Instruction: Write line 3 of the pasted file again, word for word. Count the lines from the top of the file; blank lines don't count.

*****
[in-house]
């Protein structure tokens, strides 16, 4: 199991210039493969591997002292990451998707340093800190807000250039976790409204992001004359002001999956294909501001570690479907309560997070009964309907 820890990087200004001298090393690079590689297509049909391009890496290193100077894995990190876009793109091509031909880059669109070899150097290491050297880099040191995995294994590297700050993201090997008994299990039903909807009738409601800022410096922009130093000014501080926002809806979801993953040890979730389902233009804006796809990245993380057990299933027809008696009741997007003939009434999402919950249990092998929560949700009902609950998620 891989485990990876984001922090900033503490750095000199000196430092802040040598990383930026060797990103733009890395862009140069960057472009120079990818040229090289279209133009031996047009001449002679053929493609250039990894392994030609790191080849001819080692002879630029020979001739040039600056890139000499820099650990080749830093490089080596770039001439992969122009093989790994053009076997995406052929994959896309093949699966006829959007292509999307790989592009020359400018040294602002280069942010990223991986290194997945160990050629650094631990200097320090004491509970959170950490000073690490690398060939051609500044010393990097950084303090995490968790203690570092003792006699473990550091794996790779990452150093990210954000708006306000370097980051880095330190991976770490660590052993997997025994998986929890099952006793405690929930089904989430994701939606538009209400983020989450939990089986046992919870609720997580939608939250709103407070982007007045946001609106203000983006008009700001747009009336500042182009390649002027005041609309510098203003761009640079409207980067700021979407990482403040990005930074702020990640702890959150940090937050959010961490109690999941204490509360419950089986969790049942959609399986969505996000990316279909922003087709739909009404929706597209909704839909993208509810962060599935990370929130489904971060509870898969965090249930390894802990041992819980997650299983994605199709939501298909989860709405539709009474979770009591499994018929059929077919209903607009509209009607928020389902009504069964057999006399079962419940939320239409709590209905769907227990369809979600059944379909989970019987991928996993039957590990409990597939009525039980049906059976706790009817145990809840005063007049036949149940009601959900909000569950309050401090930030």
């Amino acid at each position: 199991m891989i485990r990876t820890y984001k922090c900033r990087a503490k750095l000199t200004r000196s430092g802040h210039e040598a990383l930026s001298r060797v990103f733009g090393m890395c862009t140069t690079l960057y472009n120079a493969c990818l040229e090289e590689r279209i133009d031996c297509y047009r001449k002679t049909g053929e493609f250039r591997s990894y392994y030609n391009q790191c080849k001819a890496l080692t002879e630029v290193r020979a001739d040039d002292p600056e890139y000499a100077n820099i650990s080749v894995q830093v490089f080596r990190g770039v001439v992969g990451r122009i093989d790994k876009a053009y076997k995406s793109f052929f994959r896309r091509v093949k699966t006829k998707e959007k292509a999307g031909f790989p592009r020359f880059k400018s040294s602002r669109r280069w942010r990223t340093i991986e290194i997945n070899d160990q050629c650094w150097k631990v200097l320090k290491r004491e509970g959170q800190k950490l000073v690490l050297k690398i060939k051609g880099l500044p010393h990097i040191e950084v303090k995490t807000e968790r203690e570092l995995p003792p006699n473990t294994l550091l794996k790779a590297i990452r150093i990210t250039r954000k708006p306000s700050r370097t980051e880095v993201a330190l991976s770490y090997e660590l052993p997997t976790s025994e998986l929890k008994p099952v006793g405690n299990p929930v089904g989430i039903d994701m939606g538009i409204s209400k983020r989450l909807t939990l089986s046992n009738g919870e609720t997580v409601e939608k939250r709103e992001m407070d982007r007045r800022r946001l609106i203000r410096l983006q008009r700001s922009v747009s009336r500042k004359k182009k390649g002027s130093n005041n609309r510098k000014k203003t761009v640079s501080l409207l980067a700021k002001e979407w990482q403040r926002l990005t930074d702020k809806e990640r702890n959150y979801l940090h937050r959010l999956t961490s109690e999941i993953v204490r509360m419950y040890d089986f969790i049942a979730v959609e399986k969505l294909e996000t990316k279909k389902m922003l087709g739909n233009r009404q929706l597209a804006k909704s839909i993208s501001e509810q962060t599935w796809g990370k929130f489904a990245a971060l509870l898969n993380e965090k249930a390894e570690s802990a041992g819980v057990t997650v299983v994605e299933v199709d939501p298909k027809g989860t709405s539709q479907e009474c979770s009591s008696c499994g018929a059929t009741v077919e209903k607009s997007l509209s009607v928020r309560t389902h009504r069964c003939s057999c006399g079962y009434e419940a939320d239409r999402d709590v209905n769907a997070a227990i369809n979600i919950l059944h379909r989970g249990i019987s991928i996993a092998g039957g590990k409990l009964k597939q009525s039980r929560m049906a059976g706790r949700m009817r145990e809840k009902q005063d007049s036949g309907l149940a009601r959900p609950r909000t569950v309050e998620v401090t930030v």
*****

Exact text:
């Amino acid at each position: 199991m891989i485990r990876t820890y984001k922090c900033r990087a503490k750095l000199t200004r000196s430092g802040h210039e040598a990383l930026s001298r060797v990103f733009g090393m890395c862009t140069t690079l960057y472009n120079a493969c990818l040229e090289e590689r279209i133009d031996c297509y047009r001449k002679t049909g053929e493609f250039r591997s990894y392994y030609n391009q790191c080849k001819a890496l080692t002879e630029v290193r020979a001739d040039d002292p600056e890139y000499a100077n820099i650990s080749v894995q830093v490089f080596r990190g770039v001439v992969g990451r122009i093989d790994k876009a053009y076997k995406s793109f052929f994959r896309r091509v093949k699966t006829k998707e959007k292509a999307g031909f790989p592009r020359f880059k400018s040294s602002r669109r280069w942010r990223t340093i991986e290194i997945n070899d160990q050629c650094w150097k631990v200097l320090k290491r004491e509970g959170q800190k950490l000073v690490l050297k690398i060939k051609g880099l500044p010393h990097i040191e950084v303090k995490t807000e968790r203690e570092l995995p003792p006699n473990t294994l550091l794996k790779a590297i990452r150093i990210t250039r954000k708006p306000s700050r370097t980051e880095v993201a330190l991976s770490y090997e660590l052993p997997t976790s025994e998986l929890k008994p099952v006793g405690n299990p929930v089904g989430i039903d994701m939606g538009i409204s209400k983020r989450l909807t939990l089986s046992n009738g919870e609720t997580v409601e939608k939250r709103e992001m407070d982007r007045r800022r946001l609106i203000r410096l983006q008009r700001s922009v747009s009336r500042k004359k182009k390649g002027s130093n005041n609309r510098k000014k203003t761009v640079s501080l409207l980067a700021k002001e979407w990482q403040r926002l990005t930074d702020k809806e990640r702890n959150y979801l940090h937050r959010l999956t961490s109690e999941i993953v204490r509360m419950y040890d089986f969790i049942a979730v959609e399986k969505l294909e996000t990316k279909k389902m922003l087709g739909n233009r009404q929706l597209a804006k909704s839909i993208s501001e509810q962060t599935w796809g990370k929130f489904a990245a971060l509870l898969n993380e965090k249930a390894e570690s802990a041992g819980v057990t997650v299983v994605e299933v199709d939501p298909k027809g989860t709405s539709q479907e009474c979770s009591s008696c499994g018929a059929t009741v077919e209903k607009s997007l509209s009607v928020r309560t389902h009504r069964c003939s057999c006399g079962y009434e419940a939320d239409r999402d709590v209905n769907a997070a227990i369809n979600i919950l059944h379909r989970g249990i019987s991928i996993a092998g039957g590990k409990l009964k597939q009525s039980r929560m049906a059976g706790r949700m009817r145990e809840k009902q005063d007049s036949g309907l149940a009601r959900p609950r909000t569950v309050e998620v401090t930030v």